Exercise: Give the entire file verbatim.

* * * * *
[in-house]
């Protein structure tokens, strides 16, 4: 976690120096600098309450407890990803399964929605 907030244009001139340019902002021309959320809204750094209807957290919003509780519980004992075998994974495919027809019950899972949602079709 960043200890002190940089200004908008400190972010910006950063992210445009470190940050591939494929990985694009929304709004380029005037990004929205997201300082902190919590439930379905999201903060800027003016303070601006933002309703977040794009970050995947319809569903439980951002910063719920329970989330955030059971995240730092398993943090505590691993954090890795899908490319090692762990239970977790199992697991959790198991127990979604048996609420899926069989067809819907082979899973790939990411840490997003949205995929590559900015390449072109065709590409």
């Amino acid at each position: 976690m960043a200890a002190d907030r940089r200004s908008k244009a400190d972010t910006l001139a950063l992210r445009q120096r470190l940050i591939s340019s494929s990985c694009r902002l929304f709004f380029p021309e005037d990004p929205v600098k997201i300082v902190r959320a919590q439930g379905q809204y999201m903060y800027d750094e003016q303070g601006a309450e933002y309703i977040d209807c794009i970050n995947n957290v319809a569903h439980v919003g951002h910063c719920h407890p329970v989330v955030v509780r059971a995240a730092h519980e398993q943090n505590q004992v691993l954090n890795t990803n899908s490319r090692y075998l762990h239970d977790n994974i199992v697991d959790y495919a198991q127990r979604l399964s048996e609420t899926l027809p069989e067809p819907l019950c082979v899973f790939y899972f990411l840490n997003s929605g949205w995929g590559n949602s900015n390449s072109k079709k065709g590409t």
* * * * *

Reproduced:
[in-house]
């Protein structure tokens, strides 16, 4: 976690120096600098309450407890990803399964929605 907030244009001139340019902002021309959320809204750094209807957290919003509780519980004992075998994974495919027809019950899972949602079709 960043200890002190940089200004908008400190972010910006950063992210445009470190940050591939494929990985694009929304709004380029005037990004929205997201300082902190919590439930379905999201903060800027003016303070601006933002309703977040794009970050995947319809569903439980951002910063719920329970989330955030059971995240730092398993943090505590691993954090890795899908490319090692762990239970977790199992697991959790198991127990979604048996609420899926069989067809819907082979899973790939990411840490997003949205995929590559900015390449072109065709590409």
């Amino acid at each position: 976690m960043a200890a002190d907030r940089r200004s908008k244009a400190d972010t910006l001139a950063l992210r445009q120096r470190l940050i591939s340019s494929s990985c694009r902002l929304f709004f380029p021309e005037d990004p929205v600098k997201i300082v902190r959320a919590q439930g379905q809204y999201m903060y800027d750094e003016q303070g601006a309450e933002y309703i977040d209807c794009i970050n995947n957290v319809a569903h439980v919003g951002h910063c719920h407890p329970v989330v955030v509780r059971a995240a730092h519980e398993q943090n505590q004992v691993l954090n890795t990803n899908s490319r090692y075998l762990h239970d977790n994974i199992v697991d959790y495919a198991q127990r979604l399964s048996e609420t899926l027809p069989e067809p819907l019950c082979v899973f790939y899972f990411l840490n997003s929605g949205w995929g590559n949602s900015n390449s072109k079709k065709g590409t």